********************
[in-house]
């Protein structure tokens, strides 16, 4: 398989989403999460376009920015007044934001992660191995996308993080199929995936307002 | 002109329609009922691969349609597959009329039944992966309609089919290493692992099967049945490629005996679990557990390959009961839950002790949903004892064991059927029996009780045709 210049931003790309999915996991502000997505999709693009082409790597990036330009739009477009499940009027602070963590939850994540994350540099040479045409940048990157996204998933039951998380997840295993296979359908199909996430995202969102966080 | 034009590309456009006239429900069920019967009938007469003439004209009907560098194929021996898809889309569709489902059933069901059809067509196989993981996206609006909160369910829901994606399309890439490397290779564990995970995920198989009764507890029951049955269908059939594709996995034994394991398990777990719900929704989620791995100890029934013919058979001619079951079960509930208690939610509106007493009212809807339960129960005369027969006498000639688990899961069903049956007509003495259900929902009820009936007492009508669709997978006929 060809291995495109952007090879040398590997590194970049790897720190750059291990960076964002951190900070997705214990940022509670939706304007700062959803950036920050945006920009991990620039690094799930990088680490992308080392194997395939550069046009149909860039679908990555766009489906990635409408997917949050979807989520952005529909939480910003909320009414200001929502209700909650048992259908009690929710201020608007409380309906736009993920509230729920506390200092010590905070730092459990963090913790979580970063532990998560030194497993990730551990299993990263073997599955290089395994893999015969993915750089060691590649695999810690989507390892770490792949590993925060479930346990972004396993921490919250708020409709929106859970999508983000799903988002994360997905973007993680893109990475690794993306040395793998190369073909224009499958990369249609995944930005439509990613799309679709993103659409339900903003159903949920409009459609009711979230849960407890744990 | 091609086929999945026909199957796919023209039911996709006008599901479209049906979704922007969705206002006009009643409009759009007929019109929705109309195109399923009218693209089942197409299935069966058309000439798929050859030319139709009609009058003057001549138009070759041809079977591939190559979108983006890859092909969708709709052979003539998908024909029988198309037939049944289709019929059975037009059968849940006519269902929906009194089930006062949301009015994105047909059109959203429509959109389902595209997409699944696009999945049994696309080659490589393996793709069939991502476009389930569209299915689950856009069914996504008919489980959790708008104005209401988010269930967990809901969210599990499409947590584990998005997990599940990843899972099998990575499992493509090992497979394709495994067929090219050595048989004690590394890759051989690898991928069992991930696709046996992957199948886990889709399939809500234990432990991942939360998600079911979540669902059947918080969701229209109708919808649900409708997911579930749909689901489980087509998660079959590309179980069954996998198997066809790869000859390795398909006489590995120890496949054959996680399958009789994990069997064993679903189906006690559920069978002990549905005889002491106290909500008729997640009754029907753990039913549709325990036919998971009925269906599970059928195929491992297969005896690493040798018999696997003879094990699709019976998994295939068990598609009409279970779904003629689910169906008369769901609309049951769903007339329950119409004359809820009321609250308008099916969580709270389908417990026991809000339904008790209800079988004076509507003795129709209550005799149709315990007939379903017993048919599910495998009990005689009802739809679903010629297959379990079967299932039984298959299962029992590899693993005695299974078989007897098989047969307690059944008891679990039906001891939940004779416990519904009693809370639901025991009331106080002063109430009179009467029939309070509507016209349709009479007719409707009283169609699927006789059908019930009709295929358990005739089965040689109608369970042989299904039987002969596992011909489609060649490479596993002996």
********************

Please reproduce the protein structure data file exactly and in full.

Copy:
[in-house]
């Protein structure tokens, strides 16, 4: 398989989403999460376009920015007044934001992660191995996308993080199929995936307002 | 002109329609009922691969349609597959009329039944992966309609089919290493692992099967049945490629005996679990557990390959009961839950002790949903004892064991059927029996009780045709 210049931003790309999915996991502000997505999709693009082409790597990036330009739009477009499940009027602070963590939850994540994350540099040479045409940048990157996204998933039951998380997840295993296979359908199909996430995202969102966080 | 034009590309456009006239429900069920019967009938007469003439004209009907560098194929021996898809889309569709489902059933069901059809067509196989993981996206609006909160369910829901994606399309890439490397290779564990995970995920198989009764507890029951049955269908059939594709996995034994394991398990777990719900929704989620791995100890029934013919058979001619079951079960509930208690939610509106007493009212809807339960129960005369027969006498000639688990899961069903049956007509003495259900929902009820009936007492009508669709997978006929 060809291995495109952007090879040398590997590194970049790897720190750059291990960076964002951190900070997705214990940022509670939706304007700062959803950036920050945006920009991990620039690094799930990088680490992308080392194997395939550069046009149909860039679908990555766009489906990635409408997917949050979807989520952005529909939480910003909320009414200001929502209700909650048992259908009690929710201020608007409380309906736009993920509230729920506390200092010590905070730092459990963090913790979580970063532990998560030194497993990730551990299993990263073997599955290089395994893999015969993915750089060691590649695999810690989507390892770490792949590993925060479930346990972004396993921490919250708020409709929106859970999508983000799903988002994360997905973007993680893109990475690794993306040395793998190369073909224009499958990369249609995944930005439509990613799309679709993103659409339900903003159903949920409009459609009711979230849960407890744990 | 091609086929999945026909199957796919023209039911996709006008599901479209049906979704922007969705206002006009009643409009759009007929019109929705109309195109399923009218693209089942197409299935069966058309000439798929050859030319139709009609009058003057001549138009070759041809079977591939190559979108983006890859092909969708709709052979003539998908024909029988198309037939049944289709019929059975037009059968849940006519269902929906009194089930006062949301009015994105047909059109959203429509959109389902595209997409699944696009999945049994696309080659490589393996793709069939991502476009389930569209299915689950856009069914996504008919489980959790708008104005209401988010269930967990809901969210599990499409947590584990998005997990599940990843899972099998990575499992493509090992497979394709495994067929090219050595048989004690590394890759051989690898991928069992991930696709046996992957199948886990889709399939809500234990432990991942939360998600079911979540669902059947918080969701229209109708919808649900409708997911579930749909689901489980087509998660079959590309179980069954996998198997066809790869000859390795398909006489590995120890496949054959996680399958009789994990069997064993679903189906006690559920069978002990549905005889002491106290909500008729997640009754029907753990039913549709325990036919998971009925269906599970059928195929491992297969005896690493040798018999696997003879094990699709019976998994295939068990598609009409279970779904003629689910169906008369769901609309049951769903007339329950119409004359809820009321609250308008099916969580709270389908417990026991809000339904008790209800079988004076509507003795129709209550005799149709315990007939379903017993048919599910495998009990005689009802739809679903010629297959379990079967299932039984298959299962029992590899693993005695299974078989007897098989047969307690059944008891679990039906001891939940004779416990519904009693809370639901025991009331106080002063109430009179009467029939309070509507016209349709009479007719409707009283169609699927006789059908019930009709295929358990005739089965040689109608369970042989299904039987002969596992011909489609060649490479596993002996």